Infineon to acquire Taiwanese chipmaker

The German chipmaker plans to strengthen its push into the home networking market by buying ADMtek.

2 min read
German chipmaker Infineon Technologies plans to snap up a Taiwanese semiconductor company to strengthen its push into the home networking market.

In a statement issued Wednesday, Infineon said it will acquire ADMtek for 80 million euros ($100 million). A further 20 million euros ($25 million) will be paid out to the Taiwan-based company if it meets "certain performance and development milestones" in the next two years, Infineon said.

Under the pact, the two companies will form a venture called Infineon-ADMtek, which will be based in Hsinchu, Taiwan. The new entity will focus on developing chips for consumer broadband networking products, a segment where Infineon is currently weak.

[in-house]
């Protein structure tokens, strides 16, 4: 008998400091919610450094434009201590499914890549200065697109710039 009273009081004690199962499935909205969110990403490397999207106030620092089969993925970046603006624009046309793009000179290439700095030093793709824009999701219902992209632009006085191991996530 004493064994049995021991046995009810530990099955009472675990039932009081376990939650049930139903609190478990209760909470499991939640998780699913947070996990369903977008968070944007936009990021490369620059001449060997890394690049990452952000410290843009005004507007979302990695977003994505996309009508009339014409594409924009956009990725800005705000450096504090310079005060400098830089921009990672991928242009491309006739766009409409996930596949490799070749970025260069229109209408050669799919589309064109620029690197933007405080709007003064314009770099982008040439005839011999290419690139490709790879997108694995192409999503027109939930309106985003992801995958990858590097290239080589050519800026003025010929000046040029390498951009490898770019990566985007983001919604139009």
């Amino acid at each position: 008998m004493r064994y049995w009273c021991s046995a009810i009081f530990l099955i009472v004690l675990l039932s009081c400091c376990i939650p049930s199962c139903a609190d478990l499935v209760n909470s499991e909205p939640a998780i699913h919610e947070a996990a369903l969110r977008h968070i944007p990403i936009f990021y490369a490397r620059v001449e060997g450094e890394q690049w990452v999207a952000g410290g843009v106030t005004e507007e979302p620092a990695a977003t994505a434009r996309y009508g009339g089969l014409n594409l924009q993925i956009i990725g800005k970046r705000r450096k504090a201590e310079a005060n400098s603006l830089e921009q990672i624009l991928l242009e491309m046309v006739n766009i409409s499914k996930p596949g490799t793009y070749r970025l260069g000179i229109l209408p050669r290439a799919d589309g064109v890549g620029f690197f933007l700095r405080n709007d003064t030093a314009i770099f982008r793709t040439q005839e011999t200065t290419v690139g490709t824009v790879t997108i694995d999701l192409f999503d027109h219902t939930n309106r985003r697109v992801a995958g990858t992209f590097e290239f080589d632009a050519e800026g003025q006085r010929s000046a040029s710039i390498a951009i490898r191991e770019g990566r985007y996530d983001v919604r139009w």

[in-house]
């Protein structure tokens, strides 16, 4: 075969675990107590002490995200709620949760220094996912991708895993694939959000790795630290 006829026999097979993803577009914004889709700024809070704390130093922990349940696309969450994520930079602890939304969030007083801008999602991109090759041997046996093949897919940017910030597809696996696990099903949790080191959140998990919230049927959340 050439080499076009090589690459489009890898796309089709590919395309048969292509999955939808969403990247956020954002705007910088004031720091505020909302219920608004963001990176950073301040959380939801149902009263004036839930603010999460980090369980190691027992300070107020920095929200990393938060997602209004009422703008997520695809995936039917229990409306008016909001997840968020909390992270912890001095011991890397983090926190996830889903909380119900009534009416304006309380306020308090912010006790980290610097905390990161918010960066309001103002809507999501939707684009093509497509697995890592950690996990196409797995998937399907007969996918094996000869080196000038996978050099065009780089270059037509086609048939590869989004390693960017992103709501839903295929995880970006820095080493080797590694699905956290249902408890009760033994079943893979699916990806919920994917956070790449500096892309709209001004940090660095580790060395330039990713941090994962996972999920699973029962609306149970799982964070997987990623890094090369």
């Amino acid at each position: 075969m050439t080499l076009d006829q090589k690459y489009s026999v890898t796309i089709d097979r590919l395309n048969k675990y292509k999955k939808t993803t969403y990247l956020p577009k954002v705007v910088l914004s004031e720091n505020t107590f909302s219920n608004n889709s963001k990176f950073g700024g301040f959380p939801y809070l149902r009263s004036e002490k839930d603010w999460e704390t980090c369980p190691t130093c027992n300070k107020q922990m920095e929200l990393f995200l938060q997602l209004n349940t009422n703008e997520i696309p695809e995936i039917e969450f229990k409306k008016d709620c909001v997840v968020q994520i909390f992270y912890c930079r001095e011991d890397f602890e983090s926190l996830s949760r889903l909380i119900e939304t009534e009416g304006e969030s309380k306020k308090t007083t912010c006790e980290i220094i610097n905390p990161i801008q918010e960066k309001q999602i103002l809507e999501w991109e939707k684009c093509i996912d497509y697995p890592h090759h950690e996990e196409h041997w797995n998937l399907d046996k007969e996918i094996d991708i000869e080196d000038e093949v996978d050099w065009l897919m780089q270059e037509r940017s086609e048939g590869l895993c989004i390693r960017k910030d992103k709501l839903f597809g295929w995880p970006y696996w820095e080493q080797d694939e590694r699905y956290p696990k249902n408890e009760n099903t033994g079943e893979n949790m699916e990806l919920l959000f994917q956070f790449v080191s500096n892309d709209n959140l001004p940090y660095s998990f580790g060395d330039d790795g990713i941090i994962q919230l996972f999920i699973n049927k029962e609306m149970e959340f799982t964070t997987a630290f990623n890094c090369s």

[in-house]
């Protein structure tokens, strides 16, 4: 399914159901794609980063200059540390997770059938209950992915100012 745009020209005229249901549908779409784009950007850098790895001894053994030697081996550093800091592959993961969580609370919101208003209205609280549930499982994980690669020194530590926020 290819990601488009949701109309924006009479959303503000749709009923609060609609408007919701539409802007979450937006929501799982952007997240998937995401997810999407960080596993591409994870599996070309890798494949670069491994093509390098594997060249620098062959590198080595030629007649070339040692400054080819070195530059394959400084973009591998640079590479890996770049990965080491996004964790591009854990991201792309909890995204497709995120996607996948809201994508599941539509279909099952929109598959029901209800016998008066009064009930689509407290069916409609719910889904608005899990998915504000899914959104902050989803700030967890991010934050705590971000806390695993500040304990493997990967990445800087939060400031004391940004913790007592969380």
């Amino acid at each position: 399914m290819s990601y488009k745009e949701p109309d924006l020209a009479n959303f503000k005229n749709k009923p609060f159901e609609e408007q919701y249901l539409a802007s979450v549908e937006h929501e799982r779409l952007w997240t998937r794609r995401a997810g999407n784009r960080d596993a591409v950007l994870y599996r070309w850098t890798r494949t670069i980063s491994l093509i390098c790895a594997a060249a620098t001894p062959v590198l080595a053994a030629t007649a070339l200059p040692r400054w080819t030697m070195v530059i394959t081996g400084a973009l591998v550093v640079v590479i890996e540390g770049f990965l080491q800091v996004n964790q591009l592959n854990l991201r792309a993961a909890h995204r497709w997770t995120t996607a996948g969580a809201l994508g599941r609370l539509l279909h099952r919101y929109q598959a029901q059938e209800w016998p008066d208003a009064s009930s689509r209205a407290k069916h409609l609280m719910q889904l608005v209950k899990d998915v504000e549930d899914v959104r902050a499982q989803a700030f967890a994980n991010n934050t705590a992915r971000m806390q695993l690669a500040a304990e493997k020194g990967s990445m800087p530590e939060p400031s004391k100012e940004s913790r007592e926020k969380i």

While it is well known as a manufacturer of dynamic RAM for PCs, Infineon has been expanding its horizons of late. Recently, it began producing flash memory chips, dubbed TwinFlash, for handheld devices such as music players. The company also designs and manufactures a wide range of other chips, including hard drive controllers and Fibre Channel transceivers. It even has a line of chips for wearable computers.

With the ADMtek buyout, Infineon claimed it will benefit from having a strong research and development center in Asia and also expects to see cost savings. In addition, the German company said it will have convenient access to Taiwanese original design manufacturers (ODMs)--which currently account for 70 percent of the global broadband modem and router supply--as well as booming broadband markets like China and Japan.

As part of the transaction, Infineon said it will continue to supply chips to ODM Accton Technology, a majority shareholder of ADMtek.

This is Infineon's first acquisition in Asia. The deal is expected to be completed in April, subject to approval from ADMtek shareholders and Taiwanese authorities.

Zen Lee of CNET Asia reported from Singapore. CNET News.com's John Spooner contributed to this report.